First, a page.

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Brain Res. 2012 May 21;1455:1-9. doi: 10.1016/j.brainres.2012.03.026. Epub 2012 Mar 17.

Kynurenic acid and 3-hydroxykynurenine production from D-kynurenine in mice.

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Maryland Psychiatric Research Center, University of Maryland School of Medicine, Baltimore, MD 21228, USA.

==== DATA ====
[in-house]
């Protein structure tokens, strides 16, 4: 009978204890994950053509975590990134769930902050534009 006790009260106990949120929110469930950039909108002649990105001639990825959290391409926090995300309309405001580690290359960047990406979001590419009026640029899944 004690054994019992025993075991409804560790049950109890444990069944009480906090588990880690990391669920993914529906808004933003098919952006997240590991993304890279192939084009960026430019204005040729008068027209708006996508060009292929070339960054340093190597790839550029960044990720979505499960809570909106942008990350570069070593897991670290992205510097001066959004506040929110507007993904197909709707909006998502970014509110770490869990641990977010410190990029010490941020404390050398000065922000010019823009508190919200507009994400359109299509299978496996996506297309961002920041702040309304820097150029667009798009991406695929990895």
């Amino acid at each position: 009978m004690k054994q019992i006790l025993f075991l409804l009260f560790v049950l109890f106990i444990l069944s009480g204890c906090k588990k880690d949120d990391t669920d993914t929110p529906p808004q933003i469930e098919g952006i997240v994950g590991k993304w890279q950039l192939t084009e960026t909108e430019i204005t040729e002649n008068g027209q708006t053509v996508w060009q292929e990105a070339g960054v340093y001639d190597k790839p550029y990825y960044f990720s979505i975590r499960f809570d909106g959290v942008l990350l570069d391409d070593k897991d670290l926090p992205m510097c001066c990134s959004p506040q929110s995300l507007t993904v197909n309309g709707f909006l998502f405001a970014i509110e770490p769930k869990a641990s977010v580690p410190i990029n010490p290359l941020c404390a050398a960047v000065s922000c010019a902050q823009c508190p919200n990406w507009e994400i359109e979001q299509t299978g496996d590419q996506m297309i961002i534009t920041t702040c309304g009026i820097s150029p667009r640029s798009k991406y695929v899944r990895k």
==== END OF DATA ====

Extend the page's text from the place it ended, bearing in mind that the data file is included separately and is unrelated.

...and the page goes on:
Kynurenic acid (KYNA), an antagonist of the α7 nicotinic acetylcholine receptor and the N-methyl-D-aspartate receptor, and 3-hydroxykynurenine (3-HK), a generator of reactive oxygen species, are neuroactive metabolites of the kynurenine pathway of tryptophan degradation. In the mammalian brain as elsewhere, both compounds derive from a common bioprecursor, L-kynurenine (L-KYN). Recent studies in rats demonstrated that D-kynurenine (D-KYN), a metabolite of the bacterial amino acid D-tryptophan, can also function as a bioprecursor of brain KYNA. We now investigated the conversion of systemically administered D-KYN to KYNA in mice and also explored the possible production of 3-HK in the same animals. Thirty min after an injection of D-KYN or L-KYN (30 mg/kg, i.p.), newly produced KYNA and 3-HK were recovered from plasma, liver, forebrain and cerebellum in all cases. Using a new chiral separation method, 3-HK produced from D-KYN was positively identified as D-3-HK. L-KYN was the more effective precursor of KYNA in all tissues and also exceeded D-KYN as a precursor of brain 3-HK. In contrast, D-KYN was more potent as a precursor of 3-HK in the liver. The production of both KYNA and 3-HK from D-KYN was rapid in all tissues, peaking at 15-30 min following a systemic injection of D-KYN. These results show that biosynthetic routes other than those classically ascribed to L-KYN can account for the synthesis of both KYNA and 3-HK in vivo. This new insight may be of significant physiological or pathological relevance.

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